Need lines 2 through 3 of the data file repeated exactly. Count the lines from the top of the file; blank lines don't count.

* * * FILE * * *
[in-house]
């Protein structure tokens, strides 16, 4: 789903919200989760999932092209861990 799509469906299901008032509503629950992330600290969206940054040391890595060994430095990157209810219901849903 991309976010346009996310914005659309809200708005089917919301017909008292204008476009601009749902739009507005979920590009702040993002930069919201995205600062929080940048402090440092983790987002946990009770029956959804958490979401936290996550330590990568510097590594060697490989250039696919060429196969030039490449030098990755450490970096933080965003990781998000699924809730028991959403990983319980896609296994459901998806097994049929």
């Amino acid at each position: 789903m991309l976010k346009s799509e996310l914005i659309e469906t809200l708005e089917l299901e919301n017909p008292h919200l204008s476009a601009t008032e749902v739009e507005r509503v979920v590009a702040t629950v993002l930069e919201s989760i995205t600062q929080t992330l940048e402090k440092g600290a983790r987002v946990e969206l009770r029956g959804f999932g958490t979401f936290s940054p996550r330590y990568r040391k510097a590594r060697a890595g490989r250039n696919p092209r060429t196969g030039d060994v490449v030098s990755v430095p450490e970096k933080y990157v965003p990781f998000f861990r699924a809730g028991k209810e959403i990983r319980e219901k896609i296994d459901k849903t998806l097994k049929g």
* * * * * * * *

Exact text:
């Protein structure tokens, strides 16, 4: 789903919200989760999932092209861990 799509469906299901008032509503629950992330600290969206940054040391890595060994430095990157209810219901849903 991309976010346009996310914005659309809200708005089917919301017909008292204008476009601009749902739009507005979920590009702040993002930069919201995205600062929080940048402090440092983790987002946990009770029956959804958490979401936290996550330590990568510097590594060697490989250039696919060429196969030039490449030098990755450490970096933080965003990781998000699924809730028991959403990983319980896609296994459901998806097994049929």
């Amino acid at each position: 789903m991309l976010k346009s799509e996310l914005i659309e469906t809200l708005e089917l299901e919301n017909p008292h919200l204008s476009a601009t008032e749902v739009e507005r509503v979920v590009a702040t629950v993002l930069e919201s989760i995205t600062q929080t992330l940048e402090k440092g600290a983790r987002v946990e969206l009770r029956g959804f999932g958490t979401f936290s940054p996550r330590y990568r040391k510097a590594r060697a890595g490989r250039n696919p092209r060429t196969g030039d060994v490449v030098s990755v430095p450490e970096k933080y990157v965003p990781f998000f861990r699924a809730g028991k209810e959403i990983r319980e219901k896609i296994d459901k849903t998806l097994k049929g």